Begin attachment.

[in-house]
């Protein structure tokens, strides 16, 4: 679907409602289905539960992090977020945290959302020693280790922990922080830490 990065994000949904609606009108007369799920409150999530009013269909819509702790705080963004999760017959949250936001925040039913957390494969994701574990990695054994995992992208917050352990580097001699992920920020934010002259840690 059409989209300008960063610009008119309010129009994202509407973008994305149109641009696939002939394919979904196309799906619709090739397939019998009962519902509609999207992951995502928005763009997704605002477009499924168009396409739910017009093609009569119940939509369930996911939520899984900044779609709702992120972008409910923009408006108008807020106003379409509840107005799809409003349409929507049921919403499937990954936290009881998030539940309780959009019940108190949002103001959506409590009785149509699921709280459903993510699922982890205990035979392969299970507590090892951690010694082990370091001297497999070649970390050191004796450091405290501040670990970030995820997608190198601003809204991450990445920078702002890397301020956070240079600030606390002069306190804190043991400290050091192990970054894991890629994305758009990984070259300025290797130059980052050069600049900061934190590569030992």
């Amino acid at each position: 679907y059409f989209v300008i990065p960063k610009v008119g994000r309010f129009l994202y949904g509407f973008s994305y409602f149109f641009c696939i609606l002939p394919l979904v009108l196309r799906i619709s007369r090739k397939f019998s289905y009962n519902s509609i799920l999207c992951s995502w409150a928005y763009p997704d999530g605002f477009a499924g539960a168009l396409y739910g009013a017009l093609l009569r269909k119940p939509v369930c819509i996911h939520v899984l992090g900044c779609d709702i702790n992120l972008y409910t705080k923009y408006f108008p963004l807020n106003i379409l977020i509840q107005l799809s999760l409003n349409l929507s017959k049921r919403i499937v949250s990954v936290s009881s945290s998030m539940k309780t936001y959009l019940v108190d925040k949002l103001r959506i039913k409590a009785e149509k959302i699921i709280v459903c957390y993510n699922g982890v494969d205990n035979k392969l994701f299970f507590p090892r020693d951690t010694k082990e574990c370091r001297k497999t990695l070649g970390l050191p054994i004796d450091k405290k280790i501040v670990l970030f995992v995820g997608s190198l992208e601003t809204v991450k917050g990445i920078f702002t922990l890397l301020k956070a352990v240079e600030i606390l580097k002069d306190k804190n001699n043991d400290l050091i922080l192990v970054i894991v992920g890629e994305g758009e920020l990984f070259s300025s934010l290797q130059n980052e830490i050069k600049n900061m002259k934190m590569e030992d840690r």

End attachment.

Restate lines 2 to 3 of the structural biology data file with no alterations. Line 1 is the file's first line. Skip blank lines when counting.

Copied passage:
């Protein structure tokens, strides 16, 4: 679907409602289905539960992090977020945290959302020693280790922990922080830490 990065994000949904609606009108007369799920409150999530009013269909819509702790705080963004999760017959949250936001925040039913957390494969994701574990990695054994995992992208917050352990580097001699992920920020934010002259840690 059409989209300008960063610009008119309010129009994202509407973008994305149109641009696939002939394919979904196309799906619709090739397939019998009962519902509609999207992951995502928005763009997704605002477009499924168009396409739910017009093609009569119940939509369930996911939520899984900044779609709702992120972008409910923009408006108008807020106003379409509840107005799809409003349409929507049921919403499937990954936290009881998030539940309780959009019940108190949002103001959506409590009785149509699921709280459903993510699922982890205990035979392969299970507590090892951690010694082990370091001297497999070649970390050191004796450091405290501040670990970030995820997608190198601003809204991450990445920078702002890397301020956070240079600030606390002069306190804190043991400290050091192990970054894991890629994305758009990984070259300025290797130059980052050069600049900061934190590569030992």
């Amino acid at each position: 679907y059409f989209v300008i990065p960063k610009v008119g994000r309010f129009l994202y949904g509407f973008s994305y409602f149109f641009c696939i609606l002939p394919l979904v009108l196309r799906i619709s007369r090739k397939f019998s289905y009962n519902s509609i799920l999207c992951s995502w409150a928005y763009p997704d999530g605002f477009a499924g539960a168009l396409y739910g009013a017009l093609l009569r269909k119940p939509v369930c819509i996911h939520v899984l992090g900044c779609d709702i702790n992120l972008y409910t705080k923009y408006f108008p963004l807020n106003i379409l977020i509840q107005l799809s999760l409003n349409l929507s017959k049921r919403i499937v949250s990954v936290s009881s945290s998030m539940k309780t936001y959009l019940v108190d925040k949002l103001r959506i039913k409590a009785e149509k959302i699921i709280v459903c957390y993510n699922g982890v494969d205990n035979k392969l994701f299970f507590p090892r020693d951690t010694k082990e574990c370091r001297k497999t990695l070649g970390l050191p054994i004796d450091k405290k280790i501040v670990l970030f995992v995820g997608s190198l992208e601003t809204v991450k917050g990445i920078f702002t922990l890397l301020k956070a352990v240079e600030i606390l580097k002069d306190k804190n001699n043991d400290l050091i922080l192990v970054i894991v992920g890629e994305g758009e920020l990984f070259s300025s934010l290797q130059n980052e830490i050069k600049n900061m002259k934190m590569e030992d840690r």